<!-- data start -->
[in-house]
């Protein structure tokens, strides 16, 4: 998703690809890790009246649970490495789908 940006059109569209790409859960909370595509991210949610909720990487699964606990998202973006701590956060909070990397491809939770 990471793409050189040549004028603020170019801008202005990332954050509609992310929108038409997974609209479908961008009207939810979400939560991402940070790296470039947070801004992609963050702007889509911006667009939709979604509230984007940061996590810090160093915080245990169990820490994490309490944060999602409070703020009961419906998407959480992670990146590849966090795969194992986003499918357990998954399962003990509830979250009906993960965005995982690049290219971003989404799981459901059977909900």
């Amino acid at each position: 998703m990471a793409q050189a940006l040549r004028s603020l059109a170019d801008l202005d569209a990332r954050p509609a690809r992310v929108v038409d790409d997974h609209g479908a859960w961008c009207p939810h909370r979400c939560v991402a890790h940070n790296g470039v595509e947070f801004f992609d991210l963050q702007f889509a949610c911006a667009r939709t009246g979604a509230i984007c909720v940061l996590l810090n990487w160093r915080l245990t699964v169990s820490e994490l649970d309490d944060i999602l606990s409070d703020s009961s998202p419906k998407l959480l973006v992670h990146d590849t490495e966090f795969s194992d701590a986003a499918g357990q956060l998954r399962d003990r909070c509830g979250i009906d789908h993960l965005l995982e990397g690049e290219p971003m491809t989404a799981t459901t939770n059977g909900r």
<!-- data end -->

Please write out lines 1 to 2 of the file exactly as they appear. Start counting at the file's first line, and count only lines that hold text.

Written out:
[in-house]
């Protein structure tokens, strides 16, 4: 998703690809890790009246649970490495789908 940006059109569209790409859960909370595509991210949610909720990487699964606990998202973006701590956060909070990397491809939770 990471793409050189040549004028603020170019801008202005990332954050509609992310929108038409997974609209479908961008009207939810979400939560991402940070790296470039947070801004992609963050702007889509911006667009939709979604509230984007940061996590810090160093915080245990169990820490994490309490944060999602409070703020009961419906998407959480992670990146590849966090795969194992986003499918357990998954399962003990509830979250009906993960965005995982690049290219971003989404799981459901059977909900």